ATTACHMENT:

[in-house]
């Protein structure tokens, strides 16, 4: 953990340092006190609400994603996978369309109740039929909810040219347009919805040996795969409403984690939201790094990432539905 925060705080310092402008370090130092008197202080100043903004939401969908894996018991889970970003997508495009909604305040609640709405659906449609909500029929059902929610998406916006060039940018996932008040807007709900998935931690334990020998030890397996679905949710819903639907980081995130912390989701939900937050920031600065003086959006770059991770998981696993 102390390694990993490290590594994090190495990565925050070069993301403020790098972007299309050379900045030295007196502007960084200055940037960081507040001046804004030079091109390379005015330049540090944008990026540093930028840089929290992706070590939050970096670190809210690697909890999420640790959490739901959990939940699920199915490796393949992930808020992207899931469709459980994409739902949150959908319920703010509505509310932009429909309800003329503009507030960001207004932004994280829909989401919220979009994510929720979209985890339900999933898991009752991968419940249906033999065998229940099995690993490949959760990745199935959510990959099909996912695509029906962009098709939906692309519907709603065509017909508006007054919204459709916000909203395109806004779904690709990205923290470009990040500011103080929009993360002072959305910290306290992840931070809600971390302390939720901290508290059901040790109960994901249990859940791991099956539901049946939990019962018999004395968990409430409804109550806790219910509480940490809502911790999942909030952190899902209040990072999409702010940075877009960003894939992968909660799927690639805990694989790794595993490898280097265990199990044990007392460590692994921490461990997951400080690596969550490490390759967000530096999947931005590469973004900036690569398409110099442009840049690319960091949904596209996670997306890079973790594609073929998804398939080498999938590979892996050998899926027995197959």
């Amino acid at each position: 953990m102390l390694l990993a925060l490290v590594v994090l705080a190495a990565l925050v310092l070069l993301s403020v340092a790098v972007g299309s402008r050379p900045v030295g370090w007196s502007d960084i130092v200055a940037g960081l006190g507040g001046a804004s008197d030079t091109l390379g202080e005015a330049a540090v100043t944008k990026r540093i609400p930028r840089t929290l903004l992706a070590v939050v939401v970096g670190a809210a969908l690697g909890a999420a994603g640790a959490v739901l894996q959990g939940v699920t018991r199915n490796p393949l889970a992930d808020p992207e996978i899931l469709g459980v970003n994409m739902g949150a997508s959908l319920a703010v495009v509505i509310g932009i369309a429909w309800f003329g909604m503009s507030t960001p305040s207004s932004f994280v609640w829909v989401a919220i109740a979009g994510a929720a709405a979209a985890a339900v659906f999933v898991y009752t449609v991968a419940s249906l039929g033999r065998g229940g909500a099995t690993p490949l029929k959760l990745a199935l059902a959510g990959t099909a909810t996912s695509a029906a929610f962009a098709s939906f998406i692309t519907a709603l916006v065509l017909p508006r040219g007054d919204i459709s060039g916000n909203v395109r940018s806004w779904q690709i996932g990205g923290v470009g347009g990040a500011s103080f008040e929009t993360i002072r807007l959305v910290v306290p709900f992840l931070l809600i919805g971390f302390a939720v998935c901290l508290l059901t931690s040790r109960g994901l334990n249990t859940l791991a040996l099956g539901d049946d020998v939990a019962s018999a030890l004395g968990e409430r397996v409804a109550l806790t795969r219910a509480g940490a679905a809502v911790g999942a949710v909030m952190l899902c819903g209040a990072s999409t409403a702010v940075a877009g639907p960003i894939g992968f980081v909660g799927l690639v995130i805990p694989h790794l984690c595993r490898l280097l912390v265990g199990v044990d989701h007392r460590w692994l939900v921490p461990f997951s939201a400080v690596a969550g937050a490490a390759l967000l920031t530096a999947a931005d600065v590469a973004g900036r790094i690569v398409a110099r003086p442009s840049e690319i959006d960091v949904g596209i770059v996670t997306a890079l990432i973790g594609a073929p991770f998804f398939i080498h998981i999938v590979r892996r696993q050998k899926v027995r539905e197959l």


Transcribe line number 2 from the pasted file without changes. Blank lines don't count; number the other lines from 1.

């Protein structure tokens, strides 16, 4: 953990340092006190609400994603996978369309109740039929909810040219347009919805040996795969409403984690939201790094990432539905 925060705080310092402008370090130092008197202080100043903004939401969908894996018991889970970003997508495009909604305040609640709405659906449609909500029929059902929610998406916006060039940018996932008040807007709900998935931690334990020998030890397996679905949710819903639907980081995130912390989701939900937050920031600065003086959006770059991770998981696993 102390390694990993490290590594994090190495990565925050070069993301403020790098972007299309050379900045030295007196502007960084200055940037960081507040001046804004030079091109390379005015330049540090944008990026540093930028840089929290992706070590939050970096670190809210690697909890999420640790959490739901959990939940699920199915490796393949992930808020992207899931469709459980994409739902949150959908319920703010509505509310932009429909309800003329503009507030960001207004932004994280829909989401919220979009994510929720979209985890339900999933898991009752991968419940249906033999065998229940099995690993490949959760990745199935959510990959099909996912695509029906962009098709939906692309519907709603065509017909508006007054919204459709916000909203395109806004779904690709990205923290470009990040500011103080929009993360002072959305910290306290992840931070809600971390302390939720901290508290059901040790109960994901249990859940791991099956539901049946939990019962018999004395968990409430409804109550806790219910509480940490809502911790999942909030952190899902209040990072999409702010940075877009960003894939992968909660799927690639805990694989790794595993490898280097265990199990044990007392460590692994921490461990997951400080690596969550490490390759967000530096999947931005590469973004900036690569398409110099442009840049690319960091949904596209996670997306890079973790594609073929998804398939080498999938590979892996050998899926027995197959």